To compel the employer not requesting help to take workers might well be of doubtful validity without provisions for compensation. It would be a dangerous practice giving the Government power to add to an employer's pay roll, and I suggest that if you find this problem needs further consideration, or needs to be dealt with further in this bill, that in section 4, of the proposed bill which has to do with the

assignment of workers, an amendment might be incorporated reading somewhat like this:

In accordance with such regulations, to require that every employer engaged in war work, requesting the allocation of manpower for employment, shall accept for employment in such service such persons so assigned thereto.

The people who have opposed this legislation have talked of monumental generalities. They have not gotten down to facts, or given figures, and I feel have been selfish in the formations of their ideas respecting this legislation.

I would like to offer for the record a copy of an agreement between railroad executives and the executives of the various brotherhoods within railroad group.

The CHAIRMAN. How many pages are there?
Mr. BELL. Four pages, sir. May I read just one paragraph?

The CHAIRMAN. I would rather you would do that in lieu of putting it in the record.

Mr. Bell. This memorandum was written as the result of management and labor in the railroad industry getting together to see what they could do about the manpower problem. They say that they will need 350,000 to 400,000 new workers in 1943. One of the most significant things stated in this memo, in my mind, in view of the testimony which was given here yesterday regarding practices in railroad operations I shall read from paragraph (g): "Cooperation to solve management's problems does not mean lowering of established standards. If present workers are to stay on, or new workers are to come into the industry, employment will have to be made more attractive than at present. Surplus manpower has gone for the duration."

I offer that statement because of the inquiries made relative to featherbedding during the last few days.

The CHAIRMAN. All right, sir.

Mr. BELL. Now, may I briefly conclude with one other statement that I would like to offer? With further reference to the railroad situation, I obtained from the United States Railroad Retirement Board certain figures that I would like to offer. The railroads of the country last November needed 32,060 more workers. There was a surplus throughout the country on the different roads which was not available which would be if this law were enforced, of 2,754. In December 1942 the railroads needed 40,910 workers, and the surplus had dropped from 2,754 down to 802.

On January 31 the railroads of this country needed 45,688 workers, and the surplus had dropped from 802 to 425. This was the condition after putting 105,000 additional workers on since July 1942.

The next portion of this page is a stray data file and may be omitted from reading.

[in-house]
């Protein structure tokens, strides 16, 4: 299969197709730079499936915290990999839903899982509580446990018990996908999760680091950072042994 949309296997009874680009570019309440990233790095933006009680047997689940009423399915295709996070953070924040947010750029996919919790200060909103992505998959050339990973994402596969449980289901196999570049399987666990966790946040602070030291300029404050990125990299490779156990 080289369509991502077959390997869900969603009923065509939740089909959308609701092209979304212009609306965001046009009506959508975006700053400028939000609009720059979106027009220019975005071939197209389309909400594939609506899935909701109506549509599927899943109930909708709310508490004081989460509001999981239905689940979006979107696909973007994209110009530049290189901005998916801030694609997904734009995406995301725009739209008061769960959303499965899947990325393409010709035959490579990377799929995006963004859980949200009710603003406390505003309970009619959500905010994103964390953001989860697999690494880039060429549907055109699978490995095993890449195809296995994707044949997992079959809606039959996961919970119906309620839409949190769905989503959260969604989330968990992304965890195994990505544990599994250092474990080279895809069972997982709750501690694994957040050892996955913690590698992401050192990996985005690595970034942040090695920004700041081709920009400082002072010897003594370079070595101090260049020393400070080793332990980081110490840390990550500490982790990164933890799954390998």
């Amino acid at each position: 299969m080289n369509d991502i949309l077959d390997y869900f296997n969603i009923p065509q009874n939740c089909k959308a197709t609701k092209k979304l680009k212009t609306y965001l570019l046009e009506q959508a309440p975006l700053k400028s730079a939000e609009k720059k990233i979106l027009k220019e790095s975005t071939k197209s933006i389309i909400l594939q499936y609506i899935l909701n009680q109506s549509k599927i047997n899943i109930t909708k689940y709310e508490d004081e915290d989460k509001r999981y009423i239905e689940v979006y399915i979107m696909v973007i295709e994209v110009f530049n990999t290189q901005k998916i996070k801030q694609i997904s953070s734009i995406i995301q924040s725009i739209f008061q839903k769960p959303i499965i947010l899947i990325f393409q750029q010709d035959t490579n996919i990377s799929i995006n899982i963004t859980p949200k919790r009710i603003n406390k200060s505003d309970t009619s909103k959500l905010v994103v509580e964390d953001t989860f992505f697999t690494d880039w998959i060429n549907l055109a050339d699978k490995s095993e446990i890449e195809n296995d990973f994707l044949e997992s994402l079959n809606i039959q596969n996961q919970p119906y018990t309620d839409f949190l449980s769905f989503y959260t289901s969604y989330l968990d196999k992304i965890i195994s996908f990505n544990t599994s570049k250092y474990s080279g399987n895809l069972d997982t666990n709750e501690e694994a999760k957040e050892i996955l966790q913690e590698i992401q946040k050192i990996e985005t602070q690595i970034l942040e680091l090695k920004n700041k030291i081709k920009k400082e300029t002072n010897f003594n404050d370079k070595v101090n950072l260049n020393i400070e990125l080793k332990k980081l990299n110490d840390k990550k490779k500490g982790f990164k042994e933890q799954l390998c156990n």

On February 28, 1943, the railroads needed 57,715 workers, and surpluses had dropped down to 289.

March 31, 1943, railroads needed 67,314, surpluses dropped to 228.

I offer this to combat the testimony which has been presented recently suggesting the nonexistence of a serious manpower problem in the railroad industry. These facts are obtained from figures which are submitted monthly by every railroad in the country to the United States Retirement Board.

The CHAIRMAN. All right, sir.

Mr. BELL. That, sir, concludes all the testimony that I care to offer at this time.

The CHAIRMAN. The next witness is Dr. Walton P. Cole, pastor, Second Church of Boston, Brookline, Mass.

Will you come around and give us something about your qualifications and experience, and tell us for whom you appear?



Dr. COLE. Mr. Chairman, I am appearing before your committee as a member of the Citizens Committee for a National War Service Act, and in my private capacity, private citizen.

I left a busy parish in the midst of Holy Week because contemporary Calvary is a very real thing to me, as a minister, and I feel a sense of responsibility to help bring this war to a decisive conclusion in the shortest possible time and with the absolute minimum of loss of human life.

Obviously, I do not come before the committee as an industrial leader, or a military expert, nor one of those swivel-chair amateur strategists in military affairs to instruct you. I have come simply as a parish minister.

I am concerned about human lives and spiritual values. The Second Church in Boston which I have the honor to serve happens to be the Old North Church of which Paul Revere was once a distinguished member. It happens that Old Ironsides, that historic frigate, was built in a shipyard—I think this is interesting—of one of my parishioners, and yet I am not here primarily because of my interest in the history of this parish. I am here because my church, like thousands of churches, has a war-service flag.